Dress codes can be surprisingly emotive. In the last few years we’ve heard of a number which have been challenged in connection with a protected characteristic. Most recently, the European Court of Justice was asked to rule about British sirways banning of visible jewellery, including crucixes in the case of Eewida, finding that British Airways’ dress code discriminated against her as a Christian.
Now another dress code case has comer to the employment tribunal, this time dealing with haircuts and gender discrimination.
The employee in question, Ian Holdsworth, was a fire fighter who kept his hair short in the early stages of his career. However, over time he decided to grow his hair longer. The employer’s policy on fire fighters’ dress and appearance stated that in order to provide a safe system of work, men are required to have short hair, and women with long hair to have it pinned up. After reading this policy, Mr Holdsworth decided to cut his hair short. The policy made reference to the importance of hair not interfering with the effectiveness of breathing apparatus.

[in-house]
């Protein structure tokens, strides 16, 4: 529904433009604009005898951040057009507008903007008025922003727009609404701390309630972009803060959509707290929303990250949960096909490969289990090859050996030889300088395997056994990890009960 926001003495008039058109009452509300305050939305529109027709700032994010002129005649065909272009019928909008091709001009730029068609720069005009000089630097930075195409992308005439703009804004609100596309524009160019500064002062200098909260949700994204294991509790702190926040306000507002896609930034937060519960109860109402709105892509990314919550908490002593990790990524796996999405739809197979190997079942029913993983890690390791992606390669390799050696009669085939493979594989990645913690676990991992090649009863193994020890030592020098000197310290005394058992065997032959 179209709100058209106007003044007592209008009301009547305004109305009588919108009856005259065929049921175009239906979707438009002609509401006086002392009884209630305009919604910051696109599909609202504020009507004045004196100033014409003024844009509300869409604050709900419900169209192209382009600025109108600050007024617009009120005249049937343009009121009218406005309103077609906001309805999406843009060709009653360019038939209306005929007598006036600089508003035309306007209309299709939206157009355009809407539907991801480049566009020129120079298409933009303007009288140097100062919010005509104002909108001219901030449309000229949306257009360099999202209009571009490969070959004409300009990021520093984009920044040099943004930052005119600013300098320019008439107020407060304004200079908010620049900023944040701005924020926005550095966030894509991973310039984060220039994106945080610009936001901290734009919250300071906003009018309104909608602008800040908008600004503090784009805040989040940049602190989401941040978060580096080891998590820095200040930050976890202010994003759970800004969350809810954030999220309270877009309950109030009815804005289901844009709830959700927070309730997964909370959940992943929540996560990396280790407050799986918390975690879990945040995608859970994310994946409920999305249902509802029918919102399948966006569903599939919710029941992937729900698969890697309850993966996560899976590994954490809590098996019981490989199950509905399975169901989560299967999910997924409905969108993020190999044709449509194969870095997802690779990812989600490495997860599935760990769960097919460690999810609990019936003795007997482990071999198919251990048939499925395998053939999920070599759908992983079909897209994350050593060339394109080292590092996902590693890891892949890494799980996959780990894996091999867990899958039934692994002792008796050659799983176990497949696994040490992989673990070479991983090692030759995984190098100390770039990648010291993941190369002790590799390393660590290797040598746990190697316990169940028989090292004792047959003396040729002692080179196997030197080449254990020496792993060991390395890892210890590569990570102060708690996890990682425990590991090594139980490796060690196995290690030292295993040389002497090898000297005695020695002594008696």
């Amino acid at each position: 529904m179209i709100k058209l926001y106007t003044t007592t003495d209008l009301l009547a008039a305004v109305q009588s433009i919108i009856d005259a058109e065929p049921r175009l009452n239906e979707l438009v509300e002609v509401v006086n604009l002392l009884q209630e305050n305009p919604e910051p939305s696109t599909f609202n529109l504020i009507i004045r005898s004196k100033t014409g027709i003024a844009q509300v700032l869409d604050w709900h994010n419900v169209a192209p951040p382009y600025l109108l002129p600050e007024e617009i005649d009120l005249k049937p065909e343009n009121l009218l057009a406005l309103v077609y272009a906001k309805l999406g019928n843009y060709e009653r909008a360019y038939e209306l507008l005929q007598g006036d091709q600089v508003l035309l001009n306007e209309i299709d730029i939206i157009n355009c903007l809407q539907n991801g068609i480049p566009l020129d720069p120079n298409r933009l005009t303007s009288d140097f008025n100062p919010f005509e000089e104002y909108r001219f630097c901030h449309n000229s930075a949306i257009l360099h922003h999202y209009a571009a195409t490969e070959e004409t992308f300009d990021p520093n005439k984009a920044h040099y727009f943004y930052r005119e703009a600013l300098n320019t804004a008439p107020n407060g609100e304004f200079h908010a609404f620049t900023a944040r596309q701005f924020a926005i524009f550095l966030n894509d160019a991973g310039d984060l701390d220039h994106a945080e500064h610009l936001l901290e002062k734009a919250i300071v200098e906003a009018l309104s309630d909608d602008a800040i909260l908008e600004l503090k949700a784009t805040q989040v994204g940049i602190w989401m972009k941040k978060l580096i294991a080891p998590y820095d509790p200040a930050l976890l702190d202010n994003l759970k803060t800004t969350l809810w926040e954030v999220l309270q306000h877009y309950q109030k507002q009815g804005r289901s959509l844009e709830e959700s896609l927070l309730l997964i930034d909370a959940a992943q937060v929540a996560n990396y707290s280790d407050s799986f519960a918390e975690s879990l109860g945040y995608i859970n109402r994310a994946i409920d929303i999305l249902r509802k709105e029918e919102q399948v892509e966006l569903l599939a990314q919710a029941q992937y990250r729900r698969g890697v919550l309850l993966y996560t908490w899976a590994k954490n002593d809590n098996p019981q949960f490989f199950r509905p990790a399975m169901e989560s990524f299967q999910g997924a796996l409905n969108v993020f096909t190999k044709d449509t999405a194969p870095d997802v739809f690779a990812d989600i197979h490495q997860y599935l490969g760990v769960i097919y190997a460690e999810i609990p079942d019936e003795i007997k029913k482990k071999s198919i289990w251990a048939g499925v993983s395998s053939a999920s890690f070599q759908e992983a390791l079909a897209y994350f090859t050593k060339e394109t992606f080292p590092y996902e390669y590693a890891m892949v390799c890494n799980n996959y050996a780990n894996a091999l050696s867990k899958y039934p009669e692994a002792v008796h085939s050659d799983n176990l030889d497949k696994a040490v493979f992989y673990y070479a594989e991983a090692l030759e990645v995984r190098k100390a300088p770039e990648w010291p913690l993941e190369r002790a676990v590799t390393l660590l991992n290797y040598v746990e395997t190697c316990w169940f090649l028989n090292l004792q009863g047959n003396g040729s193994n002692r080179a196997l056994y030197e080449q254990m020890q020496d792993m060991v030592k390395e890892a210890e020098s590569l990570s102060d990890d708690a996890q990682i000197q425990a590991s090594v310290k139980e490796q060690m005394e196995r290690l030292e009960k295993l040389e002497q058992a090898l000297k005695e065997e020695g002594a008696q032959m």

After a while, Mr Holdsworth decided to grow his hair long again, keeping it in a pony tail when he was on duty. During an evening shift in August 2011, the station manager challenged Mr Holdsworth about his hairstyle, and told him to get his hair cut. Whether it was a temperate discussion or more vigorous confrontation is not known, but Mr Holdsworth got his hair cut as a result. When he returned to work, he was told that it wasn’t short enough and so he got his hair cut again – this time extremely short. Mr Holdsworth thought the way he had been treated was ‘unacceptable’ and felt he had been ‘demeaned’. He submitted complaints of direct sex discrimination and harassment to the employment tribunal.
The tribunal referred to Smith v Safeway plc and Dansie v Commissioner of Police for the Metropolis, and concluded that it’s permissible for employers to promote a “conventional” image in dress and appearance policies. Taken as a whole, the employer’s policy was considered to be “fair-handed” between the sexes. The sex discrimination claim was therefore rejected and the tribunal concluded that the employer would not have treated a female fire-fighter who had not complied with the policy any differently.
The harassment claim was rejected on the basis that, although Mr Holdsworth felt that he had been subjected to “unwanted conduct”, the manner in which he was challenged about his haircut did not relate to the protected characteristic of his sex.
As this case demonstrates, a policy that requires employees to adopt a “conventional” or “uniform” appearance and which has different rules for men and different rules for women (in relation to hair length) is not necessarily discriminatory on the grounds of gender.
If you’d like help revising your dress code or policies, get in touch.
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